The U.S. and allied nations are pressing for a debate at the UN Human Rights Council to investigate China's treatment of Uyghurs and other Muslims in the far western province of Xinjiang.

On the margins of the council meeting, intense diplomatic conversations have been ongoing since a much-anticipated UN report last month stated that "serious human rights violations have been committed" in Xinjiang, which may amount to crimes against humanity.

The move, which requires a majority vote in the sharply split Geneva council, would be the first time in the UN rights body's 16-year history that alleged abuses by China, a powerful permanent Security Council member, have been on the agenda.

"We cannot ignore such grave and systematic violations of human rights," Britain's ambassador, Simon Manley, told the UN Human Rights Council on Monday. "This council must not, cannot, stay silent."

Rights groups and the U.S. government accuse Beijing of serious human rights violations against Uyghurs, including torture, forced sterilization, sexual violence, and child separation. According to previously published findings by organizations such as Human Rights Watch, ethnic minorities have been subjected to widespread surveillance, and over a million primarily Muslim Uyghurs have been taken to detention centers, which critics believe are designed to eradicate their Uyghur identity.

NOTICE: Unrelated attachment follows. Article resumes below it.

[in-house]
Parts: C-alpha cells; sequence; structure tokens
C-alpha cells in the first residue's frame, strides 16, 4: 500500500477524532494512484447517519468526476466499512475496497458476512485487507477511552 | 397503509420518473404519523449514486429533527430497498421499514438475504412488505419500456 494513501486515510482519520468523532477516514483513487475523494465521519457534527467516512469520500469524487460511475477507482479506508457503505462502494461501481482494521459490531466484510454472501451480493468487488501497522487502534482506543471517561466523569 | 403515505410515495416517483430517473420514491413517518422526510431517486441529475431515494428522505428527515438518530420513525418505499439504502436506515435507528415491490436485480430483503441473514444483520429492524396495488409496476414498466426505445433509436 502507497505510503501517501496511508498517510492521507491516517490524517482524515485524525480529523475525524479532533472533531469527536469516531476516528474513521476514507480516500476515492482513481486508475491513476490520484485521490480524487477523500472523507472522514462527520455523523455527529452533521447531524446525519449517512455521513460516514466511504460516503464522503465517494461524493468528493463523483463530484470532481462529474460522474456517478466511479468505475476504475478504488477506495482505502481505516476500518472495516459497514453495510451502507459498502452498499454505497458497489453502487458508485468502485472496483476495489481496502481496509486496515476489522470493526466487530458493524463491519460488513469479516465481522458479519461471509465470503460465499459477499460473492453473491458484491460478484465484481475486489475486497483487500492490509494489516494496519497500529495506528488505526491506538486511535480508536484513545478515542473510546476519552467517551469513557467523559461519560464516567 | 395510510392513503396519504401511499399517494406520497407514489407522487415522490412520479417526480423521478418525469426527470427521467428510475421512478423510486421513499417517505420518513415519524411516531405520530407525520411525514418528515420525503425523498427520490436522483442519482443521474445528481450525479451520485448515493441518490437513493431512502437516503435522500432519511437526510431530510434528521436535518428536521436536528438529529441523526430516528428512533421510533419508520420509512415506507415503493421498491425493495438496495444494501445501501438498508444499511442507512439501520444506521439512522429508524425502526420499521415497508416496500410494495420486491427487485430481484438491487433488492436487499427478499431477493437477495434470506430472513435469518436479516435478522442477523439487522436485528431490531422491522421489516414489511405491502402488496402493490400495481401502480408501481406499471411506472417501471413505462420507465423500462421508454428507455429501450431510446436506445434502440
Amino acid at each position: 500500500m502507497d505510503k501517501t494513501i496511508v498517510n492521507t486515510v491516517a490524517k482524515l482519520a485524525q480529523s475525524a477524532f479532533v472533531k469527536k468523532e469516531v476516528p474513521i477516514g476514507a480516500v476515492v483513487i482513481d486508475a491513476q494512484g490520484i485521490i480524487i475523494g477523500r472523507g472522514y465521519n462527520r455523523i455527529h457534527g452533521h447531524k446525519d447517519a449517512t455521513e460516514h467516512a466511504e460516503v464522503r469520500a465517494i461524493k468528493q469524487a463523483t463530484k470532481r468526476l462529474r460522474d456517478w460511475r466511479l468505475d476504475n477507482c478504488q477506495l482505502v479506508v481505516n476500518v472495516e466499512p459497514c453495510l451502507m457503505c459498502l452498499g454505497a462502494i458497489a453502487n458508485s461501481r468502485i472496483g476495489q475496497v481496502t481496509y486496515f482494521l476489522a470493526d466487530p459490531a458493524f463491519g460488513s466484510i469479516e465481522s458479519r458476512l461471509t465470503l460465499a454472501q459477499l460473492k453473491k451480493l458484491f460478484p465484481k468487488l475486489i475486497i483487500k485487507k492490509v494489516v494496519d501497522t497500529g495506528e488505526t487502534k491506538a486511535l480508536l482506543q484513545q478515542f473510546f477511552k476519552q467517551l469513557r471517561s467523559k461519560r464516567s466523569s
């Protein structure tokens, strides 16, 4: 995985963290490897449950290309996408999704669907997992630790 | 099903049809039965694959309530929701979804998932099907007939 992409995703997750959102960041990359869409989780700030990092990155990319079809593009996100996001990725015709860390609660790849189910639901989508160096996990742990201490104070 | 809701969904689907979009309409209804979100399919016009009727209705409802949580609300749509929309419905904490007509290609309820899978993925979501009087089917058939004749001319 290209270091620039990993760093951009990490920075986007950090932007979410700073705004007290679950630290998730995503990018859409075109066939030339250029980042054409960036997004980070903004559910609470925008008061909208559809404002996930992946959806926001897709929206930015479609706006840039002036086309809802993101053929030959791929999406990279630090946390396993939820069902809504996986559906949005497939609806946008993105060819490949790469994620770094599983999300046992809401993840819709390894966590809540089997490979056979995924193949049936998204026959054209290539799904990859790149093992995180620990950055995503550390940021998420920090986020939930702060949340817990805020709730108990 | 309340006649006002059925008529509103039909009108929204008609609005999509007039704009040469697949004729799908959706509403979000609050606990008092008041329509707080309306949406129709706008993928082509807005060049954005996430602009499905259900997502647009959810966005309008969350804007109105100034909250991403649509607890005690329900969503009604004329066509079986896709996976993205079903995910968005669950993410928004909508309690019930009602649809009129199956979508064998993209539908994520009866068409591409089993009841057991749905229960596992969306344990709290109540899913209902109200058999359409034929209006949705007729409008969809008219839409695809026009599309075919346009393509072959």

China has dispatched a government delegation to Geneva to contest what it believes are incorrect conclusions by the UN rights office, and it has vowed to fight back if any action is taken against it. China vehemently denies any violations have occurred. With a no-action move, China can attempt to have it dismissed.

The claims against China, which has close economic ties to numerous developing nations and is requesting their backing, have divided the 47-member council. The Western-led call for a debate falls short of a resolution that might have demanded an investigation into the situation in Xinjiang, but this could be brought up later.

Although initial attempts fell short of expectations, China has been trying to mobilize opposition to any Western-led action. To date, less than 10 voting members of the council have supported a statement criticizing the UN rights report.

Last week, Uyghurs demonstrated in front of the UN building in Geneva, appealing for action next to pictures of people they claim are being held captive. A former Uyghur prisoner who spent three years in detention camps, Gulbahar Haitiwaji said, "my ask is clear to the international community - I ask you to intervene. I implore you to save us from this tyranny."